Please enable JavaScript to access this page. Medicine And Fitness: Aerobic exercise

Aerobic exercise

In physical exercise, aerobic exercise is complementary to anaerobic exercise.

Aerobic literally means "with oxygen", and refers to the use of oxygen in muscles' energy-generating process.

Aerobic exercise includes any type of exercise, typically those performed at moderate levels of intensity for extended periods of time, that maintains an increased heart rate.

In such exercise, oxygen is used to "burn" fats and glucose in order to produce adenosine triphosphate, the basic energy carrier for all cells.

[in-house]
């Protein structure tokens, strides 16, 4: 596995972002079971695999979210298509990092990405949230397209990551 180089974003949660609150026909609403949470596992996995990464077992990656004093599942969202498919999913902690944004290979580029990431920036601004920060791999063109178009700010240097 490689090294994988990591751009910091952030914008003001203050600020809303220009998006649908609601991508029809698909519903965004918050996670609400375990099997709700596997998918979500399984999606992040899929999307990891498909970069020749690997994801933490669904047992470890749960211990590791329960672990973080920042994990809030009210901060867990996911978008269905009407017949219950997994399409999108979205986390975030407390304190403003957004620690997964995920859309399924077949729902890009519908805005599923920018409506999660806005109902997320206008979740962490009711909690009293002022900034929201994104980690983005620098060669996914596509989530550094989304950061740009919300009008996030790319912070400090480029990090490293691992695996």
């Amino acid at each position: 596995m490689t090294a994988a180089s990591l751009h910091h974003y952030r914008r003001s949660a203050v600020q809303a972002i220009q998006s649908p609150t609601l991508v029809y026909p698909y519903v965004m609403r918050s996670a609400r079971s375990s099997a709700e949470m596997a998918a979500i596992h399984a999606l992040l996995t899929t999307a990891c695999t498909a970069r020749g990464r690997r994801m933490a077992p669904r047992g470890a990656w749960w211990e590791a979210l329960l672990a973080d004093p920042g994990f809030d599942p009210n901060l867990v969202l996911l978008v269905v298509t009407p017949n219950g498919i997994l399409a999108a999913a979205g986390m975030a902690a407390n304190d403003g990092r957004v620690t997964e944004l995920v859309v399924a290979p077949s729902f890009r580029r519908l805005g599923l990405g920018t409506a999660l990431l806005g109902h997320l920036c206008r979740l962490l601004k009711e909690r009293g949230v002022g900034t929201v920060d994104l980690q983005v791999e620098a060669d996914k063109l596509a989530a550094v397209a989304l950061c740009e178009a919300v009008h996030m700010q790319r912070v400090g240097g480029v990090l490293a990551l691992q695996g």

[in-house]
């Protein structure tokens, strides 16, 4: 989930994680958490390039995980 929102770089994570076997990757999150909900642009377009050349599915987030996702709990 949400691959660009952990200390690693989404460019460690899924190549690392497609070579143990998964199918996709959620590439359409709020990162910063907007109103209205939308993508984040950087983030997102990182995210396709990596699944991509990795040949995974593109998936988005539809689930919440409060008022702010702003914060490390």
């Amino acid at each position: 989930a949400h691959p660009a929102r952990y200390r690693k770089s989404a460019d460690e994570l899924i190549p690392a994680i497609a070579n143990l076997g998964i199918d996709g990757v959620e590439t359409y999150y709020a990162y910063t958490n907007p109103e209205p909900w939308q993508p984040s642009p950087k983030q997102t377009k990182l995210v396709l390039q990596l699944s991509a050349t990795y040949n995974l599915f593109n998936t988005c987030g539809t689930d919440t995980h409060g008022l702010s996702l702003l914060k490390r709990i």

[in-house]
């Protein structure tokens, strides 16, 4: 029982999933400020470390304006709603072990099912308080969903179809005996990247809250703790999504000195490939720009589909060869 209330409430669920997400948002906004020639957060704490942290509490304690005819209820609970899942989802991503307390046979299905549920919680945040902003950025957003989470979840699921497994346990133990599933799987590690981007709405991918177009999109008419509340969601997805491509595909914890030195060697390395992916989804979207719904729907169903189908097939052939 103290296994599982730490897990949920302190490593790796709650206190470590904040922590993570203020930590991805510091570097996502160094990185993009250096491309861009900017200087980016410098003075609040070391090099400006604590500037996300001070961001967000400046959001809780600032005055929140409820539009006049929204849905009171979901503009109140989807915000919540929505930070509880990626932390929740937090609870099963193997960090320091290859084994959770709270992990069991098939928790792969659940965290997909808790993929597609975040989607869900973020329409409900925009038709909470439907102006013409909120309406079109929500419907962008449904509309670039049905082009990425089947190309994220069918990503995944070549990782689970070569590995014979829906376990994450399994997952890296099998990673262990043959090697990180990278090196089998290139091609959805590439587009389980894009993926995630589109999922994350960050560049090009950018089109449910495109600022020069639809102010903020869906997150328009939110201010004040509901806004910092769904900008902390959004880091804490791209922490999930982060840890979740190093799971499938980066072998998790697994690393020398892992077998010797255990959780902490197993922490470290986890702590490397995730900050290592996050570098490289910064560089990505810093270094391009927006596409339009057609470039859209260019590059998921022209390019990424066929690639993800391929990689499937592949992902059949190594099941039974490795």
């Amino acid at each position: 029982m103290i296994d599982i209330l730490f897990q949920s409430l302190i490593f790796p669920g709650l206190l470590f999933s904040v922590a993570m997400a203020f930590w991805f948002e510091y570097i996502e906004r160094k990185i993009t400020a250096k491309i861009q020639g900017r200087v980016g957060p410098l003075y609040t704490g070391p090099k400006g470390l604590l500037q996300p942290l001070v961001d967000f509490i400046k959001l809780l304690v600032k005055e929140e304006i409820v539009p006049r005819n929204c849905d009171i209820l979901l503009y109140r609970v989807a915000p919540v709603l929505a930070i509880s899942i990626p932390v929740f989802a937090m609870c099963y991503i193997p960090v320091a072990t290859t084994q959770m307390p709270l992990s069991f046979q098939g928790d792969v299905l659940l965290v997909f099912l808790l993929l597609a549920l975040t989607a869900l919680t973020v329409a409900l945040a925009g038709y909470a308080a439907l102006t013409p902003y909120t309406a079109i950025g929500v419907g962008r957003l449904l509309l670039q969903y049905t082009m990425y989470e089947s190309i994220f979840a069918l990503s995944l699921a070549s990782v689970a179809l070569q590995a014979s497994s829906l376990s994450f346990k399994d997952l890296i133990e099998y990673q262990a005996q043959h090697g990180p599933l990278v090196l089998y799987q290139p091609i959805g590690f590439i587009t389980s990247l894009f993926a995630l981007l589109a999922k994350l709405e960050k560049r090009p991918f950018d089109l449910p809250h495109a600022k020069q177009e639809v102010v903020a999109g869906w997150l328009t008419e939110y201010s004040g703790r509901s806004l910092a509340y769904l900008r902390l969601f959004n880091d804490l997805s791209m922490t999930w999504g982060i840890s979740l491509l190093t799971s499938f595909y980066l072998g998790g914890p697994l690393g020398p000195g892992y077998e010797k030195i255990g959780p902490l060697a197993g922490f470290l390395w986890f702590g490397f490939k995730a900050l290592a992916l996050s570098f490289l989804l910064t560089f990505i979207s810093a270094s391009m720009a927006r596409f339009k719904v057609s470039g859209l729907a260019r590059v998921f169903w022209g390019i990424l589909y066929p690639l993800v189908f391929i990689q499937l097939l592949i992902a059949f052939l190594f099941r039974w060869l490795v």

Initially during aerobic exercise, glycogen is broken down to produce glucose, but in its absence, fat metabolism is initiated instead.

The latter is a slow process, and is accompanied by a decline in performance level.

The switch to fat as fuel is a major cause of what marathon runners call "hitting the wall." There are various types of aerobic exercise.

In general, aerobic exercise is one performed at a moderately high level of intensity over a long period of time.

For example, running a long distance at a moderate pace is an aerobic exercise, but sprinting is not.

Playing singles tennis, with near-continuous motion, is generally considered aerobic activity, while golf or doubles tennis, with their more frequent breaks, may not be.

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